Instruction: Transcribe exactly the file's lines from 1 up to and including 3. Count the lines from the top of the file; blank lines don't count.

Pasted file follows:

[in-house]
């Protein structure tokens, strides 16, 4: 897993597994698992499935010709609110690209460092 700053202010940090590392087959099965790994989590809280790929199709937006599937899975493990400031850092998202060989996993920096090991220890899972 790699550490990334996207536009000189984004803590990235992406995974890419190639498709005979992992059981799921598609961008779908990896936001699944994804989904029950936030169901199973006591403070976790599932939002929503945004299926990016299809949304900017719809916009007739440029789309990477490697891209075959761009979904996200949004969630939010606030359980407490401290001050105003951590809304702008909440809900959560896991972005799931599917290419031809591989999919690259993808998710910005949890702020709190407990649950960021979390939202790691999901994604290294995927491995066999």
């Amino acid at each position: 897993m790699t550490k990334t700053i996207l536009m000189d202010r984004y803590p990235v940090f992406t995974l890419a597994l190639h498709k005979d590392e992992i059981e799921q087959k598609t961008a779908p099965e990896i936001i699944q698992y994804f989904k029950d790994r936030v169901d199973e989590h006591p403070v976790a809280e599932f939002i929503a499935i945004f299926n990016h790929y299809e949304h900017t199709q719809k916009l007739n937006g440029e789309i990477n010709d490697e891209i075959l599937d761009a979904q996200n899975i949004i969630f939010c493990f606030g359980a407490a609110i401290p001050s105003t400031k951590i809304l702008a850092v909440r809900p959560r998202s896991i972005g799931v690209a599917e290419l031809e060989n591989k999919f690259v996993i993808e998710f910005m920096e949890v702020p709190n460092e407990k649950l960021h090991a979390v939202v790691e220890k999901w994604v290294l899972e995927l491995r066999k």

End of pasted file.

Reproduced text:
[in-house]
């Protein structure tokens, strides 16, 4: 897993597994698992499935010709609110690209460092 700053202010940090590392087959099965790994989590809280790929199709937006599937899975493990400031850092998202060989996993920096090991220890899972 790699550490990334996207536009000189984004803590990235992406995974890419190639498709005979992992059981799921598609961008779908990896936001699944994804989904029950936030169901199973006591403070976790599932939002929503945004299926990016299809949304900017719809916009007739440029789309990477490697891209075959761009979904996200949004969630939010606030359980407490401290001050105003951590809304702008909440809900959560896991972005799931599917290419031809591989999919690259993808998710910005949890702020709190407990649950960021979390939202790691999901994604290294995927491995066999």
């Amino acid at each position: 897993m790699t550490k990334t700053i996207l536009m000189d202010r984004y803590p990235v940090f992406t995974l890419a597994l190639h498709k005979d590392e992992i059981e799921q087959k598609t961008a779908p099965e990896i936001i699944q698992y994804f989904k029950d790994r936030v169901d199973e989590h006591p403070v976790a809280e599932f939002i929503a499935i945004f299926n990016h790929y299809e949304h900017t199709q719809k916009l007739n937006g440029e789309i990477n010709d490697e891209i075959l599937d761009a979904q996200n899975i949004i969630f939010c493990f606030g359980a407490a609110i401290p001050s105003t400031k951590i809304l702008a850092v909440r809900p959560r998202s896991i972005g799931v690209a599917e290419l031809e060989n591989k999919f690259v996993i993808e998710f910005m920096e949890v702020p709190n460092e407990k649950l960021h090991a979390v939202v790691e220890k999901w994604v290294l899972e995927l491995r066999k």